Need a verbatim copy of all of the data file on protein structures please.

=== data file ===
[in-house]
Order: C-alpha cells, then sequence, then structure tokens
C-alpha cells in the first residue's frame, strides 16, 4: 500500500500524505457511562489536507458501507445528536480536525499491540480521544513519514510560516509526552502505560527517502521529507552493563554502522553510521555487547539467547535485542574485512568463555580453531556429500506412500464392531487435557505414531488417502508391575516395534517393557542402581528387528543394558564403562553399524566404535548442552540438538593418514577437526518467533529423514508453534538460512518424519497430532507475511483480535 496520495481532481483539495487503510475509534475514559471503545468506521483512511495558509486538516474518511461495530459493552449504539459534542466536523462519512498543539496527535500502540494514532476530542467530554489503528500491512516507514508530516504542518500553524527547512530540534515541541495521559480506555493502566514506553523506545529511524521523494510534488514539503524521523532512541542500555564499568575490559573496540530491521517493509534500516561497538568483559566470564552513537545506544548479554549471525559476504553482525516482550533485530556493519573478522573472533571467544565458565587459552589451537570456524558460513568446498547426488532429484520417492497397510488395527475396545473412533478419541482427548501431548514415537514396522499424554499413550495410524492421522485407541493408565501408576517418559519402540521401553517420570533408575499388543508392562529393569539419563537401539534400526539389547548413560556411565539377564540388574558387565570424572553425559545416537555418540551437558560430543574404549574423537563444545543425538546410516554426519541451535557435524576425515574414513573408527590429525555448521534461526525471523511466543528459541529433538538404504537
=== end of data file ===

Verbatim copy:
[in-house]
Order: C-alpha cells, then sequence, then structure tokens
C-alpha cells in the first residue's frame, strides 16, 4: 500500500500524505457511562489536507458501507445528536480536525499491540480521544513519514510560516509526552502505560527517502521529507552493563554502522553510521555487547539467547535485542574485512568463555580453531556429500506412500464392531487435557505414531488417502508391575516395534517393557542402581528387528543394558564403562553399524566404535548442552540438538593418514577437526518467533529423514508453534538460512518424519497430532507475511483480535 496520495481532481483539495487503510475509534475514559471503545468506521483512511495558509486538516474518511461495530459493552449504539459534542466536523462519512498543539496527535500502540494514532476530542467530554489503528500491512516507514508530516504542518500553524527547512530540534515541541495521559480506555493502566514506553523506545529511524521523494510534488514539503524521523532512541542500555564499568575490559573496540530491521517493509534500516561497538568483559566470564552513537545506544548479554549471525559476504553482525516482550533485530556493519573478522573472533571467544565458565587459552589451537570456524558460513568446498547426488532429484520417492497397510488395527475396545473412533478419541482427548501431548514415537514396522499424554499413550495410524492421522485407541493408565501408576517418559519402540521401553517420570533408575499388543508392562529393569539419563537401539534400526539389547548413560556411565539377564540388574558387565570424572553425559545416537555418540551437558560430543574404549574423537563444545543425538546410516554426519541451535557435524576425515574414513573408527590429525555448521534461526525471523511466543528459541529433538538404504537